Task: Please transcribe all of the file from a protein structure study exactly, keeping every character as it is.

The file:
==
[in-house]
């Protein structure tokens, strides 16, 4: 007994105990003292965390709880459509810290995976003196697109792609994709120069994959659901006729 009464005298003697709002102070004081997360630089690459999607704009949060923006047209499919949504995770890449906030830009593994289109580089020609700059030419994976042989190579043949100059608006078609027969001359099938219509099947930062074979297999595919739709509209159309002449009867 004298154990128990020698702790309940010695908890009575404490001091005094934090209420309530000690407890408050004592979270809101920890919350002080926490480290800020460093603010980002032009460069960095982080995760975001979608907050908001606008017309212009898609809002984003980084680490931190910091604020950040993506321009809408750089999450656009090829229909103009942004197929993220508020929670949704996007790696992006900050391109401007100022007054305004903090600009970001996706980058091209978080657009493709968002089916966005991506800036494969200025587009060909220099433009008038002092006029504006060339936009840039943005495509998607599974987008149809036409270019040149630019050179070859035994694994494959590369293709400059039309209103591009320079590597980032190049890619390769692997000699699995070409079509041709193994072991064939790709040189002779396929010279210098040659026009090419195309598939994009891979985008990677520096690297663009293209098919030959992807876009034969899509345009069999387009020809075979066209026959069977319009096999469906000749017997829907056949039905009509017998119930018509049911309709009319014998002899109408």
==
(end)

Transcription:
[in-house]
């Protein structure tokens, strides 16, 4: 007994105990003292965390709880459509810290995976003196697109792609994709120069994959659901006729 009464005298003697709002102070004081997360630089690459999607704009949060923006047209499919949504995770890449906030830009593994289109580089020609700059030419994976042989190579043949100059608006078609027969001359099938219509099947930062074979297999595919739709509209159309002449009867 004298154990128990020698702790309940010695908890009575404490001091005094934090209420309530000690407890408050004592979270809101920890919350002080926490480290800020460093603010980002032009460069960095982080995760975001979608907050908001606008017309212009898609809002984003980084680490931190910091604020950040993506321009809408750089999450656009090829229909103009942004197929993220508020929670949704996007790696992006900050391109401007100022007054305004903090600009970001996706980058091209978080657009493709968002089916966005991506800036494969200025587009060909220099433009008038002092006029504006060339936009840039943005495509998607599974987008149809036409270019040149630019050179070859035994694994494959590369293709400059039309209103591009320079590597980032190049890619390769692997000699699995070409079509041709193994072991064939790709040189002779396929010279210098040659026009090419195309598939994009891979985008990677520096690297663009293209098919030959992807876009034969899509345009069999387009020809075979066209026959069977319009096999469906000749017997829907056949039905009509017998119930018509049911309709009319014998002899109408």